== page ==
The claim that beauty is in the eye of the beholder is an expression of philosophical relativism. It confuses and conflates goodness, truth and beauty with preference, prejudice and opinion.
Preference has a kinship with prejudice and is often kindled by it. It can distort our ability to see beauty. Many young people prefer rock and rap to Rachmaninov’s Rhapsody on a Theme of Paganini but such preference says nothing about the objective merits of these forms of “music”. The attraction to rock or rap might have more to do with the rhythm-driven message of the less than lyrical “lyrics”. The ugliness and brutality of the form reflects the ugliness and brutality of the message. This should remind us that there is no direct connection between attraction and beauty. We are all attracted to certain sins and there’s nothing uglier than sin.
By way of contrast, we do like the music of Rachmaninov because of its beauty, which is inseparable from our sense that it is also good and true. It violates our sense of reality to say that Rachmaninov’s Rhapsody is ugly or bad; it is clearly neither, whether we prefer it to other forms of music or not. There is something about what it is that transcends our opinions and prejudices.
This transcendent presence of beauty is apparent to an even greater degree in the primal art of Creation. When we see a sunrise, or leaves washed with sunlight, we know that we are experiencing something beautiful that reflects something that is also good and true. And such knowledge also transcends our preferences, prejudices and opinions.
It is necessary nonetheless to consider our own preferences if we are to understand our personal relationship with beauty. Why do we prefer one type of beauty over another? Does my preference for the beauty of one thing over another indicate that it is better than the other, or that it is more beautiful than the other? Does my subjective preference have any objective validity?
Understanding this difference between objective and subjective judgment is crucial to our understanding of beauty and indeed reality. As long as we know the difference, we will avoid unnecessary confusion and conflict. It is the difference between “the best” and “my favourite”. If we are arguing that something is “the best”, we need to employ objective reasons for the judgment; if we are merely saying that something is “my favourite”, we are at liberty to indulge our own personal preferences and predilections. If we are arguing that something is “good” or “bad” in terms of morality, we also need to employ objective arguments. Does a work edify? Does it lead one towards the good, true and beautiful, or does it fail to do so or, worse, does it corrupt the one who engages with it? The problem is that this might vary depending upon the moral perceptivity and receptivity of the reader. To take an example, the Decadent novels of J. K. Huysmans might help people in the gutter to turn their face upwards towards the stars but it might poison the minds of those who have never experienced the gutter. Discernment is necessary, therefore, in choosing which books we read and which books we recommend that others read. The same is true of the music to which we choose to listen or the visual arts we choose to study.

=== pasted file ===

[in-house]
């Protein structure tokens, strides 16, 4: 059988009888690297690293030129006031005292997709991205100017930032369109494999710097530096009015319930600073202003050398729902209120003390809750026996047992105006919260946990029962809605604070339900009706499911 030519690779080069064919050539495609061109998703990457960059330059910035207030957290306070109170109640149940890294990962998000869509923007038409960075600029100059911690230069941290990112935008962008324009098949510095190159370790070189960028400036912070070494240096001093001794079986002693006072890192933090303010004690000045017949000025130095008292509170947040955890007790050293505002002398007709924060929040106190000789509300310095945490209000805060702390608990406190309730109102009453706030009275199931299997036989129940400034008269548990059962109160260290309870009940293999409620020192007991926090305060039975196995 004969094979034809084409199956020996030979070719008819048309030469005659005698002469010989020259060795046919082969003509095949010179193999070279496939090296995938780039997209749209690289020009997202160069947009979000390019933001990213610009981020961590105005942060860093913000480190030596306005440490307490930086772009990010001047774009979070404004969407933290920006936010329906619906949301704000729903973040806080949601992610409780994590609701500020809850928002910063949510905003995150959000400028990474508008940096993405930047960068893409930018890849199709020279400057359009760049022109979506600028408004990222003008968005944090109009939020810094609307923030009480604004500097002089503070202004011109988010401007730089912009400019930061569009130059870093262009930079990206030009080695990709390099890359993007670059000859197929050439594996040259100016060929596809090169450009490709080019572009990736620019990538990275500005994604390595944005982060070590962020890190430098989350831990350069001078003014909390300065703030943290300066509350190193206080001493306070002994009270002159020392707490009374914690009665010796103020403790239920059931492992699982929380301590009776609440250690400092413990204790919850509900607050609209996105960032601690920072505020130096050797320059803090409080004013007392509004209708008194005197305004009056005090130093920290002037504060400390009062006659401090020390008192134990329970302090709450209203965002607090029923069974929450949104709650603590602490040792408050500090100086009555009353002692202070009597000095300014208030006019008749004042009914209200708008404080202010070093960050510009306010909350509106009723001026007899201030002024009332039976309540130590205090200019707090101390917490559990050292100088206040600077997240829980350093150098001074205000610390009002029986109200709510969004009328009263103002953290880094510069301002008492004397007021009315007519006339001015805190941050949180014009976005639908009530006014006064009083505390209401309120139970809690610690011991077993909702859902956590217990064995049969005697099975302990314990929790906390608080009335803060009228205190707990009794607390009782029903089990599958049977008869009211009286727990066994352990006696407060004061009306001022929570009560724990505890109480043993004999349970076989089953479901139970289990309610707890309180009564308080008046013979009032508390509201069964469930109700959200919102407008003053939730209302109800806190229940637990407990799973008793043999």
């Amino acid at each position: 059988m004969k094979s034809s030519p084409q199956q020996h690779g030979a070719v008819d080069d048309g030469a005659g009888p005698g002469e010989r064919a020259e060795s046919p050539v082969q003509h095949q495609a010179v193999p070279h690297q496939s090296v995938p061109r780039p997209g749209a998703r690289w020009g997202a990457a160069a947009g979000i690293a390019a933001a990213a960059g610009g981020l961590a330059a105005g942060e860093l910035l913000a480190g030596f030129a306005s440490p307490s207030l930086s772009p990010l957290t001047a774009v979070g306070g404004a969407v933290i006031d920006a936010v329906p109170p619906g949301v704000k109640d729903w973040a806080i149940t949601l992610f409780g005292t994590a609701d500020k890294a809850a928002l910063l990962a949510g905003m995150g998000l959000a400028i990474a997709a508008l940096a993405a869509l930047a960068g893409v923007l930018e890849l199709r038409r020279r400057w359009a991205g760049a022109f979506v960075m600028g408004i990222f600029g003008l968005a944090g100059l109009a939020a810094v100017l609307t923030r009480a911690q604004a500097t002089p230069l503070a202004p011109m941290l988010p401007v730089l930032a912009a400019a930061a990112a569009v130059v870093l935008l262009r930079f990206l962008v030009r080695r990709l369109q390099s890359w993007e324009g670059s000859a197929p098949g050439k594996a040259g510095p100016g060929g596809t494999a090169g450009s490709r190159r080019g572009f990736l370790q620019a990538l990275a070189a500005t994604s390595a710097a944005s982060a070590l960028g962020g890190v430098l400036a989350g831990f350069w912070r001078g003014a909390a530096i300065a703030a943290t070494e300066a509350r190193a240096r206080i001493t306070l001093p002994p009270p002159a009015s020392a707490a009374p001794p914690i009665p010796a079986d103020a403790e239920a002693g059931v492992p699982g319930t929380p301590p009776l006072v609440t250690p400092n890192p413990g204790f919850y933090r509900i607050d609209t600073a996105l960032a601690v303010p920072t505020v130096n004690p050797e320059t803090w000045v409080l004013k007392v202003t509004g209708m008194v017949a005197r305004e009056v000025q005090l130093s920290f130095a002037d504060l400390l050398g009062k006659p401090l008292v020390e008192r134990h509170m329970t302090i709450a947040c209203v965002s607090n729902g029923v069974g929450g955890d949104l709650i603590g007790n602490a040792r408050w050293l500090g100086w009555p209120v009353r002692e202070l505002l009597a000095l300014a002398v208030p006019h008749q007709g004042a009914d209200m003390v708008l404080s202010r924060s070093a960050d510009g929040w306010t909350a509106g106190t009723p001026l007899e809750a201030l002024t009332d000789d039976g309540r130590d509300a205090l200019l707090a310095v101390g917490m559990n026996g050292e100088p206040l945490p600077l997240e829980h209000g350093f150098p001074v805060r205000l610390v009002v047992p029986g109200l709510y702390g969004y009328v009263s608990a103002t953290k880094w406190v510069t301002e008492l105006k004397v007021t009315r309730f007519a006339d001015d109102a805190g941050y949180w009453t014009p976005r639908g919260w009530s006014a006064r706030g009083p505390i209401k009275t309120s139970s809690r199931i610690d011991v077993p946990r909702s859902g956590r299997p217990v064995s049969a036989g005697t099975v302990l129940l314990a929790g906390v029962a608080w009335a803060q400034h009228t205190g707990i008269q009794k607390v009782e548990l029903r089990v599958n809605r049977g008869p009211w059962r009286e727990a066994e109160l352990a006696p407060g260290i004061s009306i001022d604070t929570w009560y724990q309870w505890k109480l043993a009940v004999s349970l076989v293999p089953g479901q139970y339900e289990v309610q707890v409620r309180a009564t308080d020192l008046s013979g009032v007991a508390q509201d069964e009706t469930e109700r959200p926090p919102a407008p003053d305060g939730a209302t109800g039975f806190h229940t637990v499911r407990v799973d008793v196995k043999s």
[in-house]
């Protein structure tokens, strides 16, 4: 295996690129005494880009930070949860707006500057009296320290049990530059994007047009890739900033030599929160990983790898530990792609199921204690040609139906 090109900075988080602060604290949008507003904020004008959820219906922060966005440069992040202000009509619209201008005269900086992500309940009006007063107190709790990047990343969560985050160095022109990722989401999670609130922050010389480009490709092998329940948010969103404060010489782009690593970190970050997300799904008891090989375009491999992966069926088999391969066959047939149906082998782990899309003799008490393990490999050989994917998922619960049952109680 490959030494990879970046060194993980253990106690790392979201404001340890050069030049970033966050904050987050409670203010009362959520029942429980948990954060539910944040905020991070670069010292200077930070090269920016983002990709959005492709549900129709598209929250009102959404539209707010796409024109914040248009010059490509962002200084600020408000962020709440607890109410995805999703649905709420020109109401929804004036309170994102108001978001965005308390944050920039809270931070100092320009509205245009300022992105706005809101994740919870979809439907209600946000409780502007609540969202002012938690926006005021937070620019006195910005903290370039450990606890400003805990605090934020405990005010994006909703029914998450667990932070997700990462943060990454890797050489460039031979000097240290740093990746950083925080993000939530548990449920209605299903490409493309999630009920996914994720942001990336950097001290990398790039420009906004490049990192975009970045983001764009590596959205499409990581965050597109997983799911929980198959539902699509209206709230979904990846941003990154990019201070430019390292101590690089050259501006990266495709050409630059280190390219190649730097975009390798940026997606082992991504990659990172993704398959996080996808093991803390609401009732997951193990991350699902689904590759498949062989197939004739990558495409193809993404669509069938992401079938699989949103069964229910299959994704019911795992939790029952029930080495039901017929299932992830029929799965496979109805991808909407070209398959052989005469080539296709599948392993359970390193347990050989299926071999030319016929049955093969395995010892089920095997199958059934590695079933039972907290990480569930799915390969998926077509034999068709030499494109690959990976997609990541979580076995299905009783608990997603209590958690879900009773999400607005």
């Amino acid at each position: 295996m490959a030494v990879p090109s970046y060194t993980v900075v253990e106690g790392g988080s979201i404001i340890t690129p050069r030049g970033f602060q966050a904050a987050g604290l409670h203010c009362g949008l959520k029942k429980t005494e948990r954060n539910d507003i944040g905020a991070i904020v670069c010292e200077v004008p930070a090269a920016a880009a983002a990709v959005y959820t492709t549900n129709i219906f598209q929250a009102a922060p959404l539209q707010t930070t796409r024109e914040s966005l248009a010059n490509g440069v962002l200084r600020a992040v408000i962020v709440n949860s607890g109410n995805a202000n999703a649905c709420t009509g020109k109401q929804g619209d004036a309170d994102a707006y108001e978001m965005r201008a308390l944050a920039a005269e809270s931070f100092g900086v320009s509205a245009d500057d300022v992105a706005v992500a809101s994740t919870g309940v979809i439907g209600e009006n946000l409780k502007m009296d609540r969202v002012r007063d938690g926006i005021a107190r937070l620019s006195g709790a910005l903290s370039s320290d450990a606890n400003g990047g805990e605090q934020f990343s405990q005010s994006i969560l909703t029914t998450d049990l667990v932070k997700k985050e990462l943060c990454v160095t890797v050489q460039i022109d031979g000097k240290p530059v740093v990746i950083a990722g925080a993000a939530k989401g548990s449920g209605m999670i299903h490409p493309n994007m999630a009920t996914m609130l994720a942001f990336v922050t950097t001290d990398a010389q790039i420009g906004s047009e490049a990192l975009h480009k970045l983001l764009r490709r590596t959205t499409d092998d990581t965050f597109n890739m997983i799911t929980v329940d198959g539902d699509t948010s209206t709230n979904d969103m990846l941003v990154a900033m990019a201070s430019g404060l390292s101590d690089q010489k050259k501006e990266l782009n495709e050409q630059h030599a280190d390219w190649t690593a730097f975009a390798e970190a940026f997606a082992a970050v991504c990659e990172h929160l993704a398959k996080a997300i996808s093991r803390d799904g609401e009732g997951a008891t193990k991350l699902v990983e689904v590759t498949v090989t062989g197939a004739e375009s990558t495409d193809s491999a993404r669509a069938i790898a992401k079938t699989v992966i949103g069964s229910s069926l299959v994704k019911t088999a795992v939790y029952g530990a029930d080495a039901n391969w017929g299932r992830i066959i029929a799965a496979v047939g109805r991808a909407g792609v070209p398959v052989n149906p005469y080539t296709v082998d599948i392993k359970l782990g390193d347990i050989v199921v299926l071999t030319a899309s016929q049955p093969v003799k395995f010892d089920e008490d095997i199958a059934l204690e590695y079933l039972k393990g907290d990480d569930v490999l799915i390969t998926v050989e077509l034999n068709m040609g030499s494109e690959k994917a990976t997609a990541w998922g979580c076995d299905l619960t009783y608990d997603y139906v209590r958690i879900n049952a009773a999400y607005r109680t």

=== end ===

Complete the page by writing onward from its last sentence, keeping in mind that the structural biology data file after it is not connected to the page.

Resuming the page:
If we are to know the difference between the objective presence of beauty and our subjective apprehension of it, we need to be able to identify objective beauty when we see it. We need to learn to “read” reality. This requires the prerequisite presence of humility, gratitude and wonder, all of which are necessary to contemplative discernment and the dilation into the presence of objective reality which is its fruit.
We need to understand the beautiful as being inseparable from, and in some sense synonymous with, the good and the true. The transcendentals are essentially triune. If something is not good nor true, it’s not beautiful either. Ugliness is the absence of the good and the true. It can be present in beautiful art but only if it is shown to be ugly. The depiction of the ugly as being beautiful is the destruction of beauty itself, as it is the destruction of goodness and truth.
We also need to understand that the truth of beauty makes it inseparable from reason. If we will see beauty, we must learn to dive deeper than the shallows of materialism. We must penetrate beyond the physical surface of reality to its metaphysical depths. We must learn to look for goodness, truth and beauty in life in the same way that Thomas Aquinas teaches us to see their presence in Scripture. St. Thomas shows us that we must read Scripture literarily, in addition to literally, so that we can perceive its allegorical depths. If we wish to see beauty, we must cease to see it only literally and begin to see it literarily. We must understand the language of signs, the secrets of significance, the allegorical mode in which beauty is found most profusely and profoundly.
The more that we learn the language that beauty speaks, which is ultimately the language of the Logos, the more will our subjective preferences converge into the objective presence of goodness, truth and beauty Himself.
This article is republished courtesy of the Imaginative Conservative.
Image credit: Flickr-Jonathan Linczak, CC BY-NC-SA 2.0.2 comments